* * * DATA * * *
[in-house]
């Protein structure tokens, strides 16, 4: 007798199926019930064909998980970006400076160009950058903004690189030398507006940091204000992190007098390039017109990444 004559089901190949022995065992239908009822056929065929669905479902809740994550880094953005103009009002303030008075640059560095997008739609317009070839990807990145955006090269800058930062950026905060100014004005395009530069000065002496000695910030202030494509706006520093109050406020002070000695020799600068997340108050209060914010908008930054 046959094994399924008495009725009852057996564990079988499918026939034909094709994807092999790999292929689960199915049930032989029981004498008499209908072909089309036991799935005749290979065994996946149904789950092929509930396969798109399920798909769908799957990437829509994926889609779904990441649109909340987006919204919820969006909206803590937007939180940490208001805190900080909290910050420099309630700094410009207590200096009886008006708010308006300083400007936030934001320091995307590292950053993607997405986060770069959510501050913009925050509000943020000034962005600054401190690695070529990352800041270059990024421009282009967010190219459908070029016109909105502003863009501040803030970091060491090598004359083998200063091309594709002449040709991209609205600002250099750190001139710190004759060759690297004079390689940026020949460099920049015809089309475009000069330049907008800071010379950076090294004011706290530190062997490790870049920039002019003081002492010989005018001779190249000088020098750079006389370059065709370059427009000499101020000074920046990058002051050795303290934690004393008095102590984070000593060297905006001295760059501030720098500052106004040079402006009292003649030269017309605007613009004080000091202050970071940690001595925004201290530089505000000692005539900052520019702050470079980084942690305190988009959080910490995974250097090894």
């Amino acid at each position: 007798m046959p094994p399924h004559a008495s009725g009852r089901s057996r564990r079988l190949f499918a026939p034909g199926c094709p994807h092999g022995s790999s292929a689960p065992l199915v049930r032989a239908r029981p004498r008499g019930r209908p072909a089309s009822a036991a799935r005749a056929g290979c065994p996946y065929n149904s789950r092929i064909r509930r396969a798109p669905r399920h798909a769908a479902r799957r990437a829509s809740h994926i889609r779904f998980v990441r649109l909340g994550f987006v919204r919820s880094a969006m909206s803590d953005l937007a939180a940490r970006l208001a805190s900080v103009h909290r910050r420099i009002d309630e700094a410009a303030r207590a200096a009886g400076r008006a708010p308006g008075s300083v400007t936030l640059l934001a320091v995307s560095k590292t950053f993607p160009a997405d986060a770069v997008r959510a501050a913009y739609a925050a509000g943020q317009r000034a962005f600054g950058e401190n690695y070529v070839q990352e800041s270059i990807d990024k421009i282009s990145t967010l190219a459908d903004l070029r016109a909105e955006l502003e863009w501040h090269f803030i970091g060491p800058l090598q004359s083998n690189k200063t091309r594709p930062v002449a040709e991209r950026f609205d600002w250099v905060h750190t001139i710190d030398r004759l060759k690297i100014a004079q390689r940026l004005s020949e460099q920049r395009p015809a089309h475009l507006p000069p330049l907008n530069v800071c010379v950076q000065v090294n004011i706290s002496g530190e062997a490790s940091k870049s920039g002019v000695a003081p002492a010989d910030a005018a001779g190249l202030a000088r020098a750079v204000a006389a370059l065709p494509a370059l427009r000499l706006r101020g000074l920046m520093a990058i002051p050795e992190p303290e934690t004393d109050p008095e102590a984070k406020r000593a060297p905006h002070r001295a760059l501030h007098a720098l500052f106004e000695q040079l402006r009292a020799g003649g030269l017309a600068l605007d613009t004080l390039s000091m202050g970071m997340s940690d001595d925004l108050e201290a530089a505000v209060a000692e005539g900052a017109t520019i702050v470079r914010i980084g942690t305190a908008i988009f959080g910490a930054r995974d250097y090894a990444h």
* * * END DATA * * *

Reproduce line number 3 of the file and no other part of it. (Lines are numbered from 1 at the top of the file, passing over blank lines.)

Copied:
């Amino acid at each position: 007798m046959p094994p399924h004559a008495s009725g009852r089901s057996r564990r079988l190949f499918a026939p034909g199926c094709p994807h092999g022995s790999s292929a689960p065992l199915v049930r032989a239908r029981p004498r008499g019930r209908p072909a089309s009822a036991a799935r005749a056929g290979c065994p996946y065929n149904s789950r092929i064909r509930r396969a798109p669905r399920h798909a769908a479902r799957r990437a829509s809740h994926i889609r779904f998980v990441r649109l909340g994550f987006v919204r919820s880094a969006m909206s803590d953005l937007a939180a940490r970006l208001a805190s900080v103009h909290r910050r420099i009002d309630e700094a410009a303030r207590a200096a009886g400076r008006a708010p308006g008075s300083v400007t936030l640059l934001a320091v995307s560095k590292t950053f993607p160009a997405d986060a770069v997008r959510a501050a913009y739609a925050a509000g943020q317009r000034a962005f600054g950058e401190n690695y070529v070839q990352e800041s270059i990807d990024k421009i282009s990145t967010l190219a459908d903004l070029r016109a909105e955006l502003e863009w501040h090269f803030i970091g060491p800058l090598q004359s083998n690189k200063t091309r594709p930062v002449a040709e991209r950026f609205d600002w250099v905060h750190t001139i710190d030398r004759l060759k690297i100014a004079q390689r940026l004005s020949e460099q920049r395009p015809a089309h475009l507006p000069p330049l907008n530069v800071c010379v950076q000065v090294n004011i706290s002496g530190e062997a490790s940091k870049s920039g002019v000695a003081p002492a010989d910030a005018a001779g190249l202030a000088r020098a750079v204000a006389a370059l065709p494509a370059l427009r000499l706006r101020g000074l920046m520093a990058i002051p050795e992190p303290e934690t004393d109050p008095e102590a984070k406020r000593a060297p905006h002070r001295a760059l501030h007098a720098l500052f106004e000695q040079l402006r009292a020799g003649g030269l017309a600068l605007d613009t004080l390039s000091m202050g970071m997340s940690d001595d925004l108050e201290a530089a505000v209060a000692e005539g900052a017109t520019i702050v470079r914010i980084g942690t305190a908008i988009f959080g910490a930054r995974d250097y090894a990444h």